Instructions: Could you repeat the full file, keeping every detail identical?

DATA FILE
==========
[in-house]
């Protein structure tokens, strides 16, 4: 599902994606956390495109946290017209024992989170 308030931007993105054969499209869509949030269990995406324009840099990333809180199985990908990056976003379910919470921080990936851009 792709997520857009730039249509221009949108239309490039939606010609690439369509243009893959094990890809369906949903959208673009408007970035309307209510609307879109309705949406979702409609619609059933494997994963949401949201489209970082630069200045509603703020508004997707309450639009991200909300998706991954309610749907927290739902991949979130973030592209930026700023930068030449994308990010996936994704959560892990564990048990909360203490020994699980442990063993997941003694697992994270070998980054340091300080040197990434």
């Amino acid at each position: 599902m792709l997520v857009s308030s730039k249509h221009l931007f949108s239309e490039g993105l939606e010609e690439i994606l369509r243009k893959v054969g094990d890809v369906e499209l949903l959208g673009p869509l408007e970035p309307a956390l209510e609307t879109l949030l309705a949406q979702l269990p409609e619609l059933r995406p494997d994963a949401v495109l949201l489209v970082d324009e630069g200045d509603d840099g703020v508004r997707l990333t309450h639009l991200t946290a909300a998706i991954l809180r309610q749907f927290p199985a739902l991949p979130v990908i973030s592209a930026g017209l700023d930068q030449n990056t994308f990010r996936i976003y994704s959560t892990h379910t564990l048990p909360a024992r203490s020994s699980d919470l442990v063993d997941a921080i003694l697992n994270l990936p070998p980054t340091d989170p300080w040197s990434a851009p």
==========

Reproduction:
[in-house]
């Protein structure tokens, strides 16, 4: 599902994606956390495109946290017209024992989170 308030931007993105054969499209869509949030269990995406324009840099990333809180199985990908990056976003379910919470921080990936851009 792709997520857009730039249509221009949108239309490039939606010609690439369509243009893959094990890809369906949903959208673009408007970035309307209510609307879109309705949406979702409609619609059933494997994963949401949201489209970082630069200045509603703020508004997707309450639009991200909300998706991954309610749907927290739902991949979130973030592209930026700023930068030449994308990010996936994704959560892990564990048990909360203490020994699980442990063993997941003694697992994270070998980054340091300080040197990434």
């Amino acid at each position: 599902m792709l997520v857009s308030s730039k249509h221009l931007f949108s239309e490039g993105l939606e010609e690439i994606l369509r243009k893959v054969g094990d890809v369906e499209l949903l959208g673009p869509l408007e970035p309307a956390l209510e609307t879109l949030l309705a949406q979702l269990p409609e619609l059933r995406p494997d994963a949401v495109l949201l489209v970082d324009e630069g200045d509603d840099g703020v508004r997707l990333t309450h639009l991200t946290a909300a998706i991954l809180r309610q749907f927290p199985a739902l991949p979130v990908i973030s592209a930026g017209l700023d930068q030449n990056t994308f990010r996936i976003y994704s959560t892990h379910t564990l048990p909360a024992r203490s020994s699980d919470l442990v063993d997941a921080i003694l697992n994270l990936p070998p980054t340091d989170p300080w040197s990434a851009p």